I can’t even try to guess about seemingly negative things like why the author’s sister suffered as she did, but everyone can clearly see that it led to something very beautiful all these years later – his huge family of children with special needs – as a result of her being in his life.

img_1219

Ds8 told me a few days ago, “I’m glad that Rafael has Down syndrome.  Because if he didn’t, he wouldn’t be part of our family.”  I’ve never articulated it in that way to our children, but he’s right – for us Down syndrome was the positive ‘hook’ that brought Rafael into our family!

Avivah

sadness

Making room for a child’s sadness

At our dinner table, we have a family tradition in which each person shares three things that he is grateful and appreciative for that happened in his day. This began because I wanted to teach my children to look for the good in their lives on a regular basis, and also to help all of us to share daily the things of import that happened for us that day.

It also leads to opportunities for meaningful discussion of topics.

Recently ds11 shared that he was grateful that he was able to bury a dead bird that he found on the sidewalk. I told him that even though that bird was no longer alive, it was a kindness for the bird and perhaps there’s some part of the bird that recognizes what was done for it.

I shared a short reading from the book The Light Between Us, in which the author describes doing an intuitive reading for a couple who had rescued many animals. She described the outpouring of gratitude ‘on the other side’ that was directed toward them.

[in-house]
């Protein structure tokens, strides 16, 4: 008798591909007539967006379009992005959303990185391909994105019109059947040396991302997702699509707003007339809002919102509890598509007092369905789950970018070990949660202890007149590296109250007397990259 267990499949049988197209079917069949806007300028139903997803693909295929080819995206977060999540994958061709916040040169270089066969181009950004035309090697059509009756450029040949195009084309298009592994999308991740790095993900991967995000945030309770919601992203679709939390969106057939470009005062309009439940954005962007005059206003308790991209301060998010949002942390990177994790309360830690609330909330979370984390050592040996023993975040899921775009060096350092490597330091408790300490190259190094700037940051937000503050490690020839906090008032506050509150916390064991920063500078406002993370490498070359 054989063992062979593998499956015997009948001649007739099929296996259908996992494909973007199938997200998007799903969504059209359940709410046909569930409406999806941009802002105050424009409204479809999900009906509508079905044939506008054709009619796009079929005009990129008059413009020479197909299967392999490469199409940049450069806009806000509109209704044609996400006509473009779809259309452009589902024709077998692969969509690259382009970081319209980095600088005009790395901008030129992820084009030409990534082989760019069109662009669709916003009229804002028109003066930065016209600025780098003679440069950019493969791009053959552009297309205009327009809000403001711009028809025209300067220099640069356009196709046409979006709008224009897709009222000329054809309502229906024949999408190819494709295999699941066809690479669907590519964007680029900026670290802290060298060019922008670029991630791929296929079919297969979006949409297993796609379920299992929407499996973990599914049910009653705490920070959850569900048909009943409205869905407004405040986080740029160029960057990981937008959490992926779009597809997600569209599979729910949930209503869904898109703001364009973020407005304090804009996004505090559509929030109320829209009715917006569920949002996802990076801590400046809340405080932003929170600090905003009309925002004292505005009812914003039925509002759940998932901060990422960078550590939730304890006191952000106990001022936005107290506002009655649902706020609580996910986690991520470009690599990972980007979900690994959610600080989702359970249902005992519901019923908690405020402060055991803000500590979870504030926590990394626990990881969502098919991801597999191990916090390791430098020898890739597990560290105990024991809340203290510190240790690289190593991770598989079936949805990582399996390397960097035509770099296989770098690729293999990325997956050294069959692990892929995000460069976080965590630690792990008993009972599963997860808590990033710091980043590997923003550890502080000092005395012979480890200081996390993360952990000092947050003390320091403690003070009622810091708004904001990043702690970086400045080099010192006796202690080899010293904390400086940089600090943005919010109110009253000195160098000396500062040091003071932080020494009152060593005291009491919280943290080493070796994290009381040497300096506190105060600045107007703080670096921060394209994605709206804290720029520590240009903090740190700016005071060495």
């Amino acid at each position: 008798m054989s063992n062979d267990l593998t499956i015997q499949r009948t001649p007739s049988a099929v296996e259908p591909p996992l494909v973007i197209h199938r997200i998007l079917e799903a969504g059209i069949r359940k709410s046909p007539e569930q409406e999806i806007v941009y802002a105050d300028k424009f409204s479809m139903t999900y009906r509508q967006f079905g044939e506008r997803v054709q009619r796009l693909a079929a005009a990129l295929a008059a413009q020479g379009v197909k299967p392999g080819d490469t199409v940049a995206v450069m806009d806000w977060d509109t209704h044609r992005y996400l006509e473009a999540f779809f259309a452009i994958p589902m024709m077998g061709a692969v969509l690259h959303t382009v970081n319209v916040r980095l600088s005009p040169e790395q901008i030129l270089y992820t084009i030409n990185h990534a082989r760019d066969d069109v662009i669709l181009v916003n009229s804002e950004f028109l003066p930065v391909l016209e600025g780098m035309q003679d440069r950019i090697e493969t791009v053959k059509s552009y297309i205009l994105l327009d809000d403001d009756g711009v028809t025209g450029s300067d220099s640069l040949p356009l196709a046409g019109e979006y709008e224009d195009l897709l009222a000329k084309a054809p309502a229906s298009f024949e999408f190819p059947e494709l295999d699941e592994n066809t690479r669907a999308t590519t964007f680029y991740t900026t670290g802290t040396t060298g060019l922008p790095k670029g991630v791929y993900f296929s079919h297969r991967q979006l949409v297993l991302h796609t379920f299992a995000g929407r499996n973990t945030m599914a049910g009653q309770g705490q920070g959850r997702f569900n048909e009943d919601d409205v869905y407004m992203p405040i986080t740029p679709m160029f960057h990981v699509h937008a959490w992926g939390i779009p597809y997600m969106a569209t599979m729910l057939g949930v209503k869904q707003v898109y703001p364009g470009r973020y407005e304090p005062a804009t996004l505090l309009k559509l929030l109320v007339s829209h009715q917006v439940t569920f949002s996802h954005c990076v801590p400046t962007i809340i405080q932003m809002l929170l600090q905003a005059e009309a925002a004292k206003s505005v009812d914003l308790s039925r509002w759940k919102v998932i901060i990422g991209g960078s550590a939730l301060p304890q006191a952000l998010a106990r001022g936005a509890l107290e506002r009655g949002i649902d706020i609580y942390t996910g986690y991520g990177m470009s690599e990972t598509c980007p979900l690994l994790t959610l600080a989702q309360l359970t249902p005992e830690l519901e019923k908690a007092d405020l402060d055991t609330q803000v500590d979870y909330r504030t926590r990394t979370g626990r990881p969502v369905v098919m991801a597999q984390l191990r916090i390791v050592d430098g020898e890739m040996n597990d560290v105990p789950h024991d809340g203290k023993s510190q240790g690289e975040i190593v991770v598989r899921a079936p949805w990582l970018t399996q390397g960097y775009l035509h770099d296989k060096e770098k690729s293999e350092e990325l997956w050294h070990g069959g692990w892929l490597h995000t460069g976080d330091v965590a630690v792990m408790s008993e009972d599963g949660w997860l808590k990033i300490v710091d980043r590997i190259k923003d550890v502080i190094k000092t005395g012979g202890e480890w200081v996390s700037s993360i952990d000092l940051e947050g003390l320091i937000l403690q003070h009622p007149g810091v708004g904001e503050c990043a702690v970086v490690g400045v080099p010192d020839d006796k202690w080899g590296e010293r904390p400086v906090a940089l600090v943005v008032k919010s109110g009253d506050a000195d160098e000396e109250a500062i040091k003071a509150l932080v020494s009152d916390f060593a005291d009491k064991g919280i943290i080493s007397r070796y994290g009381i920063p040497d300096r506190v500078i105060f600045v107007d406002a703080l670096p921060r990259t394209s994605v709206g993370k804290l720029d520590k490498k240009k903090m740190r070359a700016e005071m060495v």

I explained to my children that even animals have energetic prints that continue to exist after they die. Every act of kindness, even to the smallest creature, creates a positive energy in the world even though we can’t see it.

It’s an important message for us all – that our acts of kindness leave an effect even after the situation seemingly is in the past. As I was reading to them, I thought that it was particularly of value to ds9 to hear this.

Three weeks earlier he was given a tiny newborn chick in a shoe box by a neighbor who found it on the street. I cautioned him that it’s very, very hard to save a bird that small. But he poured himself into it, feeding it with a dropper throughout the day. By the end of the next day, the little bird was peeping and walking around. He had literally resuscitated this tiny bird and it was so exciting and moving for him.

He went to sleep happy that the chick had clearly turned a corner….and then he woke up in the morning to a dead baby bird.

He threw the bird in the garbage as if he didn’t care, but it was obvious it was a cover for how deeply upset he was.

Kids need to have a space to have their feelings, and so I opened up a conversation with him. The goal was NOT for me to tell him why it wasn’t so bad, he shouldn’t be sad, it’s just a bird, he’ll have another bird or another positive experience in the future. You know, all those things we parents say when faced with the pain of a child that we want to just wipe away. It’s hard to see a child in pain and let them feel their pain without minimizing it.

But they have to have the opportunity to feel the pain, deal with it and move through it. This is part of what matures a person emotionally.

As we spoke, he asked me with tears in his eyes why the bird died. I realized he wasn’t asking me for a physical explanation. He wanted to know a deeper reason. And I didn’t have an answer that made him feel cheerful and okay with it.  I told him that obviously this bird was meant to live only a short time and that he was part of making that bird’s path more pleasant. Then I sat with him quietly and gave him space to process that.